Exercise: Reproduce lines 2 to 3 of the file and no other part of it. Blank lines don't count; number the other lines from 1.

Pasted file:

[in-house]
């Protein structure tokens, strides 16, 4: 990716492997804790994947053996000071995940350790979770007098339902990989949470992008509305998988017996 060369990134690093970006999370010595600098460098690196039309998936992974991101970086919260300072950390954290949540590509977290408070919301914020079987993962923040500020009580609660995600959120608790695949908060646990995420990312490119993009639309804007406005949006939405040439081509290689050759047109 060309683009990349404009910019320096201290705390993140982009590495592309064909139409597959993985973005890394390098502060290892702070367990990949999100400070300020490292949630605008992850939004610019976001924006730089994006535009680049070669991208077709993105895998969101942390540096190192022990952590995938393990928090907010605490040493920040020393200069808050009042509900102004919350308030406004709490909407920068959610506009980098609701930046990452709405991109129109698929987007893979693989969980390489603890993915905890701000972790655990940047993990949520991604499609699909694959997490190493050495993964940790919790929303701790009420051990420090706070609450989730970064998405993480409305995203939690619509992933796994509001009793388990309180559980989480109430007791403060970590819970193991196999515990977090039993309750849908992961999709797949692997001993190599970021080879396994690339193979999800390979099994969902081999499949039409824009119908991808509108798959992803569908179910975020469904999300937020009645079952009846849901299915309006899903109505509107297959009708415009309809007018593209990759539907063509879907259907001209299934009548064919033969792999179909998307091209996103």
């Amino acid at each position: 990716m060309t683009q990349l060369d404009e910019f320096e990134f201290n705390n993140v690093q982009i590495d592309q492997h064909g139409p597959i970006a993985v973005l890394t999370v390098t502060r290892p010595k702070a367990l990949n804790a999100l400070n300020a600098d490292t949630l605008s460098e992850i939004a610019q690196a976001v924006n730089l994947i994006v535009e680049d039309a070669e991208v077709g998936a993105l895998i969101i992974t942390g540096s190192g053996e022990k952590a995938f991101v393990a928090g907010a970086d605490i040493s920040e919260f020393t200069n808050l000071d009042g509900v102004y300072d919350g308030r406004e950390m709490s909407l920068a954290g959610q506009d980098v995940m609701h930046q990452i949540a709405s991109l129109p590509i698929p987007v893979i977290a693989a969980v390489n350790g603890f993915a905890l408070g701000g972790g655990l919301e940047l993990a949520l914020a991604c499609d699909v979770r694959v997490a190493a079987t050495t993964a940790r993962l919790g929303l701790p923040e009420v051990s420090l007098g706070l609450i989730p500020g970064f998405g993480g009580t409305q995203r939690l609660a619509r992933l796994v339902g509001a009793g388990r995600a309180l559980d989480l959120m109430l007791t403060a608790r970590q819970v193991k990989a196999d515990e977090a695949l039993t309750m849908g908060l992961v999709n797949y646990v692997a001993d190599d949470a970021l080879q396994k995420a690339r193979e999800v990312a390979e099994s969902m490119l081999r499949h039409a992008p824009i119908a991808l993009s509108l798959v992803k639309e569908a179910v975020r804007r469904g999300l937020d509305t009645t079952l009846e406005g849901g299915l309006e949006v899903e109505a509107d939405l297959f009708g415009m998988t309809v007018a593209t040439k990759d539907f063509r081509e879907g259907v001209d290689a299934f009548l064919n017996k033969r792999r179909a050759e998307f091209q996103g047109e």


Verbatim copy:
């Protein structure tokens, strides 16, 4: 990716492997804790994947053996000071995940350790979770007098339902990989949470992008509305998988017996 060369990134690093970006999370010595600098460098690196039309998936992974991101970086919260300072950390954290949540590509977290408070919301914020079987993962923040500020009580609660995600959120608790695949908060646990995420990312490119993009639309804007406005949006939405040439081509290689050759047109 060309683009990349404009910019320096201290705390993140982009590495592309064909139409597959993985973005890394390098502060290892702070367990990949999100400070300020490292949630605008992850939004610019976001924006730089994006535009680049070669991208077709993105895998969101942390540096190192022990952590995938393990928090907010605490040493920040020393200069808050009042509900102004919350308030406004709490909407920068959610506009980098609701930046990452709405991109129109698929987007893979693989969980390489603890993915905890701000972790655990940047993990949520991604499609699909694959997490190493050495993964940790919790929303701790009420051990420090706070609450989730970064998405993480409305995203939690619509992933796994509001009793388990309180559980989480109430007791403060970590819970193991196999515990977090039993309750849908992961999709797949692997001993190599970021080879396994690339193979999800390979099994969902081999499949039409824009119908991808509108798959992803569908179910975020469904999300937020009645079952009846849901299915309006899903109505509107297959009708415009309809007018593209990759539907063509879907259907001209299934009548064919033969792999179909998307091209996103």
């Amino acid at each position: 990716m060309t683009q990349l060369d404009e910019f320096e990134f201290n705390n993140v690093q982009i590495d592309q492997h064909g139409p597959i970006a993985v973005l890394t999370v390098t502060r290892p010595k702070a367990l990949n804790a999100l400070n300020a600098d490292t949630l605008s460098e992850i939004a610019q690196a976001v924006n730089l994947i994006v535009e680049d039309a070669e991208v077709g998936a993105l895998i969101i992974t942390g540096s190192g053996e022990k952590a995938f991101v393990a928090g907010a970086d605490i040493s920040e919260f020393t200069n808050l000071d009042g509900v102004y300072d919350g308030r406004e950390m709490s909407l920068a954290g959610q506009d980098v995940m609701h930046q990452i949540a709405s991109l129109p590509i698929p987007v893979i977290a693989a969980v390489n350790g603890f993915a905890l408070g701000g972790g655990l919301e940047l993990a949520l914020a991604c499609d699909v979770r694959v997490a190493a079987t050495t993964a940790r993962l919790g929303l701790p923040e009420v051990s420090l007098g706070l609450i989730p500020g970064f998405g993480g009580t409305q995203r939690l609660a619509r992933l796994v339902g509001a009793g388990r995600a309180l559980d989480l959120m109430l007791t403060a608790r970590q819970v193991k990989a196999d515990e977090a695949l039993t309750m849908g908060l992961v999709n797949y646990v692997a001993d190599d949470a970021l080879q396994k995420a690339r193979e999800v990312a390979e099994s969902m490119l081999r499949h039409a992008p824009i119908a991808l993009s509108l798959v992803k639309e569908a179910v975020r804007r469904g999300l937020d509305t009645t079952l009846e406005g849901g299915l309006e949006v899903e109505a509107d939405l297959f009708g415009m998988t309809v007018a593209t040439k990759d539907f063509r081509e879907g259907v001209d290689a299934f009548l064919n017996k033969r792999r179909a050759e998307f091209q996103g047109e």